|US: Comcast Defends Role As Internet Traffic Cop|
by Cecilia Kang, The Washington Post
February 13th, 2008
Comcast said yesterday that it purposely slows down some traffic on its network, including some music and movie downloads, an admission that sparked more controversy in the debate over how much control network operators should have over the Internet.
|US: Wider Spying Fuels Aid Plan for Telecom Industry|
by Eric Lichtblau, James Risen and Scott Shane, New York Times
December 16th, 2007
The Bush administration is waging a high-profile campaign to persuade Congress to pass legislation protecting companies from lawsuits for aiding the National Security Agency's warrantless eavesdropping program. At stake is the federal government's partnership with industry to conduct a wide range of secret surveillance operations in fighting terrorism and crime.
|US: Intel official: Say goodbye to privacy|
by Pamela Hess , Associated Press
November 11th, 2007
Privacy no longer can mean anonymity, says Donald Kerr, the principal deputy director of national intelligence. Instead, it should mean that government and businesses properly safeguards people's private communications and financial information.
|EUROPE: Microsoft Ruling May Bode Ill for Other Companies|
by Kevin J. O'Brien and Steve Lohr, New York Times
September 18th, 2007
Europe’s second-highest court delivered a stinging rebuke to Microsoft Monday, but the impact of the decision upholding an earlier antitrust ruling may extend well beyond the world’s largest software maker to other high-technology companies.
|CHINA: An Opportunity for Wall St. in China’s Surveillance Boom|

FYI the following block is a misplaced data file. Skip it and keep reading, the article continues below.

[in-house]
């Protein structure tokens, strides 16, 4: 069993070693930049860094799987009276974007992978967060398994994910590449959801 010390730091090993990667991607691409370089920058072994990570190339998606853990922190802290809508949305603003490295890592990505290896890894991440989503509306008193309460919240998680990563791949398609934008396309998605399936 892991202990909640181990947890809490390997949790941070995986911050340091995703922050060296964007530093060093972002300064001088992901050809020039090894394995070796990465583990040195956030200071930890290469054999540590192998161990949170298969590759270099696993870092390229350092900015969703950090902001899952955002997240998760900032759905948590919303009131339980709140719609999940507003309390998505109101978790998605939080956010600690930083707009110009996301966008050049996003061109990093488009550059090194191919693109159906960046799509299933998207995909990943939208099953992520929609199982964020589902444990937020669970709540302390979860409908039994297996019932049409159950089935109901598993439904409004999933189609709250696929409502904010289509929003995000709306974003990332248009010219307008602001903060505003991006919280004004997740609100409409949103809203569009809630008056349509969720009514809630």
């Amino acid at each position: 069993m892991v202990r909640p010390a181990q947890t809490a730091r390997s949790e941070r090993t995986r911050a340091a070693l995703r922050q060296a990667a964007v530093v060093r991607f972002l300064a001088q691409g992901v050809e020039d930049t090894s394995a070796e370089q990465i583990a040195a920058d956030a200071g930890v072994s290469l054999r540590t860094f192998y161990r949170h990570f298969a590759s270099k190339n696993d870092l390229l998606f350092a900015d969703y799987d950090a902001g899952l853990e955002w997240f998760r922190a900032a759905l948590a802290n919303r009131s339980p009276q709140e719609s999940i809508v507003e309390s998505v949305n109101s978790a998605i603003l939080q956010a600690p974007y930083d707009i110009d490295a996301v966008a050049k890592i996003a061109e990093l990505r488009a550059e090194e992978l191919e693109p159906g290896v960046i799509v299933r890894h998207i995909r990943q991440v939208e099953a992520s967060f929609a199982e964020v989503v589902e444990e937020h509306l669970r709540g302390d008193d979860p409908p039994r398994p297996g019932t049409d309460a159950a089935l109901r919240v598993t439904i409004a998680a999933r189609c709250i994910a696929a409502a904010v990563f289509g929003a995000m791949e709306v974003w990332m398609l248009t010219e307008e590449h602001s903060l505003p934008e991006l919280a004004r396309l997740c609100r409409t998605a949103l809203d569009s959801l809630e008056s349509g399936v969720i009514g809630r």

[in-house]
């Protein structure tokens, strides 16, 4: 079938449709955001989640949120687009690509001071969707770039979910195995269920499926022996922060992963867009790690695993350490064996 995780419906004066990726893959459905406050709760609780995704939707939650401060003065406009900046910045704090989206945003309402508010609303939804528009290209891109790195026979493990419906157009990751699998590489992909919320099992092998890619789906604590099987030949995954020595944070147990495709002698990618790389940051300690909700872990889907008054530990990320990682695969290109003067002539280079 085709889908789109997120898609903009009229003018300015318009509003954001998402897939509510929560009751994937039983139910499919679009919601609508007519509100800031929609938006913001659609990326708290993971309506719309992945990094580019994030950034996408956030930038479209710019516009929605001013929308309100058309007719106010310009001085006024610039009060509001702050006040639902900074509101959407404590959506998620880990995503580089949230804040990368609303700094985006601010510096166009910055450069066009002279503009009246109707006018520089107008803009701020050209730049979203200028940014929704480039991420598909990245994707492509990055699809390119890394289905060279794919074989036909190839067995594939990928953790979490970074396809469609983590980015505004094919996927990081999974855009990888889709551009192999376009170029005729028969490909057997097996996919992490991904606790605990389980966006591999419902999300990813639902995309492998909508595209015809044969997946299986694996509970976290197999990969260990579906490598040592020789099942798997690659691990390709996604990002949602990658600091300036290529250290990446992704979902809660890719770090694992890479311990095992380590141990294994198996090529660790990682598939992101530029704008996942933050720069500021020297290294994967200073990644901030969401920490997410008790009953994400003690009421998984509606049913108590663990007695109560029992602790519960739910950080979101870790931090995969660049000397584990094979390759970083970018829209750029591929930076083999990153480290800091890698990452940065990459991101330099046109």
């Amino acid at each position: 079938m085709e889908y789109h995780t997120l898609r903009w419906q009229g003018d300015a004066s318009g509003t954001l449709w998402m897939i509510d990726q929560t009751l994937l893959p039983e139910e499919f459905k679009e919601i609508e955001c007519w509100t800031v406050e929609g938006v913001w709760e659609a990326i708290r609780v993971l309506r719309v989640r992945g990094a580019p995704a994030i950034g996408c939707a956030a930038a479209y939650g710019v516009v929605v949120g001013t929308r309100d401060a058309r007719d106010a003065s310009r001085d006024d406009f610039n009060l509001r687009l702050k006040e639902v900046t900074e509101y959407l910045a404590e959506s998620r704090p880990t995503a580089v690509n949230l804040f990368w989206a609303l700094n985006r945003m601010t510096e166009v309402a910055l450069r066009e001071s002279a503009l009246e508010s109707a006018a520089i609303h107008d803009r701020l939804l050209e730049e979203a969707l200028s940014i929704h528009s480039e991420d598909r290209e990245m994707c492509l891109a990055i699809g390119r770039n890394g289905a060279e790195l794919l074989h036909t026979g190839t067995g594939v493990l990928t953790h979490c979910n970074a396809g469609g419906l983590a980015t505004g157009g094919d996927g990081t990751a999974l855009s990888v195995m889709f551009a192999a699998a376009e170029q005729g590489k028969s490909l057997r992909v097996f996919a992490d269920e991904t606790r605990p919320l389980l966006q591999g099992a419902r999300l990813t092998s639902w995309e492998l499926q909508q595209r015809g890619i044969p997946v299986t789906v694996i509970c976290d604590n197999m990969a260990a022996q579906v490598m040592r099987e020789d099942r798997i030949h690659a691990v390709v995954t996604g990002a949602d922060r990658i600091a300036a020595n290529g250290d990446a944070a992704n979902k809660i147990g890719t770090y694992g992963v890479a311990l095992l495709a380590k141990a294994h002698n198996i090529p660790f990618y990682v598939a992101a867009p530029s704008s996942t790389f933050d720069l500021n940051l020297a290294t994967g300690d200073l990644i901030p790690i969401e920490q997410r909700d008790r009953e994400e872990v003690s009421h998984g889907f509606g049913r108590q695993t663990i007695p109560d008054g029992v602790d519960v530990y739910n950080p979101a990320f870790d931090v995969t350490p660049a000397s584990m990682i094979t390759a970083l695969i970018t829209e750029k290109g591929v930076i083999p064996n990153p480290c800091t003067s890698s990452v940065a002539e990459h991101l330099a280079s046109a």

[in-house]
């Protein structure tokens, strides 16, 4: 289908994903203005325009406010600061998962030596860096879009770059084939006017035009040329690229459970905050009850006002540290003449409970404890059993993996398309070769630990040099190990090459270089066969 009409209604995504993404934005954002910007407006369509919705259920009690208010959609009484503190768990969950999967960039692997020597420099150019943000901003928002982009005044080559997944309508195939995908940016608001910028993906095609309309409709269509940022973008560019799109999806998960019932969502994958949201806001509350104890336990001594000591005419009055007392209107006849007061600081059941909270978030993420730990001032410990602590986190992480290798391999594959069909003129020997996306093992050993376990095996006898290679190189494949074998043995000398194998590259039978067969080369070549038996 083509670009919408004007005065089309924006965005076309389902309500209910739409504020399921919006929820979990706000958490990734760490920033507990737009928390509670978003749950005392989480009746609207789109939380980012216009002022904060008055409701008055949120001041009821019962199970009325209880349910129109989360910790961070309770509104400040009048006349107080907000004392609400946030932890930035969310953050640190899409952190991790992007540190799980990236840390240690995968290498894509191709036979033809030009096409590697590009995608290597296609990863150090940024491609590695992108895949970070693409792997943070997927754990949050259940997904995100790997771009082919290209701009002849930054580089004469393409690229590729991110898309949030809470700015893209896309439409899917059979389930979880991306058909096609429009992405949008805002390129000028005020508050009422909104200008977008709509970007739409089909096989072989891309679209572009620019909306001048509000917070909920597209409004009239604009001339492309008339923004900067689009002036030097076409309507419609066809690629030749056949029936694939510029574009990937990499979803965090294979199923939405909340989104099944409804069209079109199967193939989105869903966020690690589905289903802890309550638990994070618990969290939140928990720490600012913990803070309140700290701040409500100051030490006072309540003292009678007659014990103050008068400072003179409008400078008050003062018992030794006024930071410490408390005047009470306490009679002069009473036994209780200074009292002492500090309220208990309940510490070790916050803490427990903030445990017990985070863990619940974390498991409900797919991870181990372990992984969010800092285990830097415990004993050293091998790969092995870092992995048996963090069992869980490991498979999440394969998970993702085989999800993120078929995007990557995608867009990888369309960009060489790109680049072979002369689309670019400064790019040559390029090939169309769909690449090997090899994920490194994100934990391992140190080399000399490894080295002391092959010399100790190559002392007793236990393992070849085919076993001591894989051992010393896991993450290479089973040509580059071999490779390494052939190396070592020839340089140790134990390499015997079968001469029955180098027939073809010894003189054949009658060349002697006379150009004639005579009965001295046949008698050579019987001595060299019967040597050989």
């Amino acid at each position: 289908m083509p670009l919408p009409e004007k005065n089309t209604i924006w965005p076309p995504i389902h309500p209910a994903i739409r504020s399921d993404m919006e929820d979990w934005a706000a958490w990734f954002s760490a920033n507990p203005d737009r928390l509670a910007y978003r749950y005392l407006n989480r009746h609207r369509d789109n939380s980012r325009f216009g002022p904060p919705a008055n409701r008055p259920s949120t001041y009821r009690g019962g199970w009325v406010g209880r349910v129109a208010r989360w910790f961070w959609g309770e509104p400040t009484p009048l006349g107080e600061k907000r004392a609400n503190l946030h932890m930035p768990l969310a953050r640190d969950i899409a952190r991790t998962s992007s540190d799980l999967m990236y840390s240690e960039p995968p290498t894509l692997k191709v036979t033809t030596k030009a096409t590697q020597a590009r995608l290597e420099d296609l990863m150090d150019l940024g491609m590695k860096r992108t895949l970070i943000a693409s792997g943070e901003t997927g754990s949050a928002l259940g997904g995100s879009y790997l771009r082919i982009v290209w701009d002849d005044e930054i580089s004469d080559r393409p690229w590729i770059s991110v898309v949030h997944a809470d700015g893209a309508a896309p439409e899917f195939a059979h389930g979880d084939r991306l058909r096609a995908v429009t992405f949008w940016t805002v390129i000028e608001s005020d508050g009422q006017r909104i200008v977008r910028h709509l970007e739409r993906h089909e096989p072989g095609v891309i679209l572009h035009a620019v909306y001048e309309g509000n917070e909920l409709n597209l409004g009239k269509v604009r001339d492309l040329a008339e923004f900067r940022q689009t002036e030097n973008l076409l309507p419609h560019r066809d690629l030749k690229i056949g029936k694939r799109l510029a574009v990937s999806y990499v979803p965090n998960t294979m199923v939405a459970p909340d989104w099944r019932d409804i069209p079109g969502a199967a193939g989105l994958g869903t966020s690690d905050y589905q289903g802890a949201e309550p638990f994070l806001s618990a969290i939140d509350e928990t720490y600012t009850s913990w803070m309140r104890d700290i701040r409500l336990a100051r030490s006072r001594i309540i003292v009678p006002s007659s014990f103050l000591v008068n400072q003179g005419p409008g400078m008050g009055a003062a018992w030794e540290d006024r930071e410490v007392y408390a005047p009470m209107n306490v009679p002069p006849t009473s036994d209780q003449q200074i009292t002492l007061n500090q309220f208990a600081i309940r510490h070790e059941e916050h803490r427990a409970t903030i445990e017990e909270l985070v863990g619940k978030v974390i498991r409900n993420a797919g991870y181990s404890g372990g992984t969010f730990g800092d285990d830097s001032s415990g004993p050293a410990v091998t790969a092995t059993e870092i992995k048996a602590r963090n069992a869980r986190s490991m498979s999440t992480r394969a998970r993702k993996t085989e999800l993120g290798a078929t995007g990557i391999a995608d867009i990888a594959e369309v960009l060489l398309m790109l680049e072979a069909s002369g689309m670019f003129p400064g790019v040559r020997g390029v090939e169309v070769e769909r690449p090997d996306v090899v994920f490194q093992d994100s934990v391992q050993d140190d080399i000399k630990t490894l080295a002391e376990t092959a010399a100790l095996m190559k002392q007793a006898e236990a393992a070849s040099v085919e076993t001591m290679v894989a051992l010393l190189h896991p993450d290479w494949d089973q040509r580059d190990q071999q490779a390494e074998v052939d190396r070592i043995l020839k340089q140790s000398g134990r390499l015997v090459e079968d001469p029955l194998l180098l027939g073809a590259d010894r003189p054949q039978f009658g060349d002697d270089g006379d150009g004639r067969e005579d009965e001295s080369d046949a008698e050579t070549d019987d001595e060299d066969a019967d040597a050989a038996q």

by Keith Bradsher, New York Times
September 11th, 2007
China Security and Surveillance Technology, a fast-growing company that installs and sometimes operates surveillance systems for Chinese police agencies, jails and banks, has just been approved for a listing on the New York Stock Exchange. The company’s listing is just a sign of ever-closer ties among Wall Street, surveillance companies and the Chinese government’s security apparatus.
|US: Role of Telecom Firms in Wiretaps Is Confirmed|
by Eric Lichtblau, New York Times
August 24th, 2007
The Bush administration has confirmed for the first time that American telecommunications companies played a crucial role in the National Security Agency’s domestic eavesdropping program after asserting for more than a year that any role played by them was a “state secret.”
|EU: EU lobbyists face tougher regulation|
by Andrew Bounds and Marine Formentini, Financial Times
August 16th, 2007
Europe seems set for US-style controls on lobbying after the biggest public affairs companies in Brussels ruled out voluntary regulation because they would have to divulge their clients and fees.
|CHINA: China Enacting a High-Tech Plan to Track People|
by Keith Bradsher, The New York Times
August 12th, 2007
At least 20,000 police surveillance cameras are being installed along streets here in southern China and will soon be guided by sophisticated computer software from an American-financed company to recognize automatically the faces of police suspects and detect unusual activity.
|CHINA: Lead Toxins Take a Global Round Trip|
by Gordon Fairclough, The Wall Street Journal
July 12th, 2007
High levels of toxic lead turning up in cheap jewelry from China are prompting recalls in the U.S. But some of the lead used by these Chinese manufacturers comes from an unconventional source: computers and other electronic goods discarded in Western countries and dumped in China.